Ms Nolan said the economy of the Mackay-Fitzroy-Central West region could see an increase of up to $770 million a year during construction.

“On a state level, Australia Pacific LNG estimates the project could stimulate an increase in Queensland’s Gross State Product of approximately $2 billion per annum,” Ms Nolan said.

Chinese demand ramps up

China aims to boost gas consumption to 10 per cent of its total energy use by 2020 as it tries to reduce greenhouse gas emissions by cutting the use of dirtier burning coal. It has spent tens of billions of dollars buying into energy resources from Africa to Latin America.

Energy consultancy Wood Mackenzie has forecast China’s LNG imports to rise five fold to 46 million tonnes by 2020.

Sinopec’s deal will be second only to China’s first LNG import deal sealed in 2002 when China National Offshore Oil Corp (CNOOC) secured 3.7 mtpa of gas from Australia’s Northwest Shelf project for 25 years.

CNOOC, parent of CNOOC Ltd , is the leading Chinese LNG developer with three receiving terminals in operation and another two under construction.

PetroChina‘s two terminals were scheduled to begin operation from April.

The deal will also be Sinopec’s first venture into foreign unconventional gas assets and moves Australia Pacific LNG one step closer to meeting its target of making a final investment decision this year.

Sinopec is building its first terminal in eastern Shandong, which will be fed from ExxonMobil‘s Papua New Guinea LNG project.

The latest deal will enable Sinopec to accelerate work at the proposed 17 billion yuan ($A2.46 billion) terminal in the southern coastal city of Beihai in the Guangxi region, which is expected to open in 2014.

The Beihai terminal will have an initial capacity of three million tonnes per year, expandable to five mtpa by around 2015 when Australia Pacific LNG comes online.

Environmental fears
The deal has environmentalists fearing for the future of the Great Artesian Basin.

Friends of the Earth spokesman Drew Hutton said the agreement was bad news for the environment, the Great Artesian Basin and for landowners.

“The federal government water group and Geoscience Australia believe there are going to be dramatic draw-downs (of the water table) in sections of the Great Artesian Basin and the damage could last for hundreds of years,” Mr Hutton told AAP.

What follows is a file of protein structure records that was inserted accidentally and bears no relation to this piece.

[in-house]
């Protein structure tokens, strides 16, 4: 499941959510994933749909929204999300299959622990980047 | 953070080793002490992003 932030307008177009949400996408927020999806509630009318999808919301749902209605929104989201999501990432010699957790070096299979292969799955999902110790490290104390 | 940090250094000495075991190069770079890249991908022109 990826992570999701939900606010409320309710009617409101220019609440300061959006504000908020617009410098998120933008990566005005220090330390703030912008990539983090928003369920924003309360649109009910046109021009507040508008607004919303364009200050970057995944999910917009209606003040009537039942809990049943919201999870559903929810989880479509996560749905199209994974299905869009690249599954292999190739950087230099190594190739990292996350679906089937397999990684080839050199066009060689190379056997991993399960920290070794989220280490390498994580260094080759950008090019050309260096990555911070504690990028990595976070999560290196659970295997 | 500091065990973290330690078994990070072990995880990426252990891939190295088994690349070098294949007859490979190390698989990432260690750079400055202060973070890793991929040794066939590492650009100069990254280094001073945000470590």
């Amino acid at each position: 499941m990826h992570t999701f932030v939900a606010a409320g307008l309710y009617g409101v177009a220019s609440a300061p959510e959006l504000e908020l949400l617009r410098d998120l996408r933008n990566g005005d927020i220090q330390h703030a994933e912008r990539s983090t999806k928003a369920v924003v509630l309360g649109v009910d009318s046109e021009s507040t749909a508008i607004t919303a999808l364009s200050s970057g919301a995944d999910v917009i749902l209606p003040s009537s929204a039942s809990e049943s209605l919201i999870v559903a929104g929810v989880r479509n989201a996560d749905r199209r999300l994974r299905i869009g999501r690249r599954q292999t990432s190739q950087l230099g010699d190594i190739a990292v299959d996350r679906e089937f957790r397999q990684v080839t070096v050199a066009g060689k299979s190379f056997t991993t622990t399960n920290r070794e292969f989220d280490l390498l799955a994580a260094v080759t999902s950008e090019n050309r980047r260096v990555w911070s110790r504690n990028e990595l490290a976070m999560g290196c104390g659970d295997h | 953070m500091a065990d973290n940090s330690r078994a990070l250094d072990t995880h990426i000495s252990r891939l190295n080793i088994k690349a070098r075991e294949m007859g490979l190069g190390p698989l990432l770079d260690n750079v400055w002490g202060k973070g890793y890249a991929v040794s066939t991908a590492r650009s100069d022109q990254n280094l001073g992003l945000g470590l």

The basin is a major source of water for farmers and communities in inland Queensland.

Origin Energy managing director Grant King says he’s confident the project would not harm the basin.

“Our project has done an enormous amount of work in understanding the impact the project will have on water, acquifers and the Great Artesian Basin,” Mr King said.

“The technical work, the engineering and scientific work done by our teams gives us the confidence there won’t be any adverse impacts.”

Mr King said trials were underway to understand issues surrounding water management.

He also said they were treating the unwanted water that comes up during the gas extraction.

“That water is treated and applied for a number of beneficial uses and one of the uses could be reinjection (into acquifers),” Mr King said.

Mr Hutton said CSG companies don’t know what to do with the unwanted water.

“They don’t know how to treat it to an acceptable level at an acceptable cost,” he said.

“They don’t know what to do with the one million tonnes of salt a year that comes to the surface except to wack it into landfill.

“Is it worth disrupting and sometimes destroying the farms that provide our food and fibre?

“The cost of this industry is far too great.”

According to Australia Pacific LNG, at its peak this project will create about 6000 direct jobs in construction, and about 1000 direct jobs in the operational phase of the project.

Original Article